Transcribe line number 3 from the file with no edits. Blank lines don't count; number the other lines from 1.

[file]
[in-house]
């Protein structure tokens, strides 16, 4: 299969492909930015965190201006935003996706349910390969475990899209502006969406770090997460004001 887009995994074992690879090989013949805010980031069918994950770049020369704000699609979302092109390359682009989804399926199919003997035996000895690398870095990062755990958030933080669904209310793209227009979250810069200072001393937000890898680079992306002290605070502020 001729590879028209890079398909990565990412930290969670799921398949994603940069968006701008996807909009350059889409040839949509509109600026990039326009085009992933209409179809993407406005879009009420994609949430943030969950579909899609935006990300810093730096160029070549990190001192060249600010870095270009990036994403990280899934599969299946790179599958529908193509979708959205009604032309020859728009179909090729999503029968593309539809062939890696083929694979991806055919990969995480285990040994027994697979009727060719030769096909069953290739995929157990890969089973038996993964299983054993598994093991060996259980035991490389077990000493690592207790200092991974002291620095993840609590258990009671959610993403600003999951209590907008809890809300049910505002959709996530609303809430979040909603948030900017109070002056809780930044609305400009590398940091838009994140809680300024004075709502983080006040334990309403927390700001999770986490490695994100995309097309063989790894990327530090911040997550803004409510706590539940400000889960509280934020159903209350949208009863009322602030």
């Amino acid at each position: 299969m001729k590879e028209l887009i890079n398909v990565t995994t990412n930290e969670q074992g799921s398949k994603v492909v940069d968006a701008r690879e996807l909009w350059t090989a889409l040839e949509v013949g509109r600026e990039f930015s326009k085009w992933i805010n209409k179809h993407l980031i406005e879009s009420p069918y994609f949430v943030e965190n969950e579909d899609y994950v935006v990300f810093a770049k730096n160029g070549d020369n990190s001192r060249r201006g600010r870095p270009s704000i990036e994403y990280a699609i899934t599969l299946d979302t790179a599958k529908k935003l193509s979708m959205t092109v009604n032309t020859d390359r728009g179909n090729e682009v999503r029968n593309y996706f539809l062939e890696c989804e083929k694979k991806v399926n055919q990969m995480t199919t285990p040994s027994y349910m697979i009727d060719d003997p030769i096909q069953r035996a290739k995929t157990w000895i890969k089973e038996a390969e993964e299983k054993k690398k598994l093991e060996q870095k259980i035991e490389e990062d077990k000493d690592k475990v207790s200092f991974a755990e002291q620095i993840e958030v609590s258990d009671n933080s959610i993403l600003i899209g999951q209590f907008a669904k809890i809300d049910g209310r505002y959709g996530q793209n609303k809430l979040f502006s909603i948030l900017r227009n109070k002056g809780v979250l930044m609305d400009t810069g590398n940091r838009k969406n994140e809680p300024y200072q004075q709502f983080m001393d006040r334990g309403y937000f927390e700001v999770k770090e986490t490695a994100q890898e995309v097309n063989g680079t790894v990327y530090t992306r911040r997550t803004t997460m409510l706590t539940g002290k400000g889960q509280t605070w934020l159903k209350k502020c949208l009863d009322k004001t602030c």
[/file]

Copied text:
């Amino acid at each position: 299969m001729k590879e028209l887009i890079n398909v990565t995994t990412n930290e969670q074992g799921s398949k994603v492909v940069d968006a701008r690879e996807l909009w350059t090989a889409l040839e949509v013949g509109r600026e990039f930015s326009k085009w992933i805010n209409k179809h993407l980031i406005e879009s009420p069918y994609f949430v943030e965190n969950e579909d899609y994950v935006v990300f810093a770049k730096n160029g070549d020369n990190s001192r060249r201006g600010r870095p270009s704000i990036e994403y990280a699609i899934t599969l299946d979302t790179a599958k529908k935003l193509s979708m959205t092109v009604n032309t020859d390359r728009g179909n090729e682009v999503r029968n593309y996706f539809l062939e890696c989804e083929k694979k991806v399926n055919q990969m995480t199919t285990p040994s027994y349910m697979i009727d060719d003997p030769i096909q069953r035996a290739k995929t157990w000895i890969k089973e038996a390969e993964e299983k054993k690398k598994l093991e060996q870095k259980i035991e490389e990062d077990k000493d690592k475990v207790s200092f991974a755990e002291q620095i993840e958030v609590s258990d009671n933080s959610i993403l600003i899209g999951q209590f907008a669904k809890i809300d049910g209310r505002y959709g996530q793209n609303k809430l979040f502006s909603i948030l900017r227009n109070k002056g809780v979250l930044m609305d400009t810069g590398n940091r838009k969406n994140e809680p300024y200072q004075q709502f983080m001393d006040r334990g309403y937000f927390e700001v999770k770090e986490t490695a994100q890898e995309v097309n063989g680079t790894v990327y530090t992306r911040r997550t803004t997460m409510l706590t539940g002290k400000g889960q509280t605070w934020l159903k209350k502020c949208l009863d009322k004001t602030c």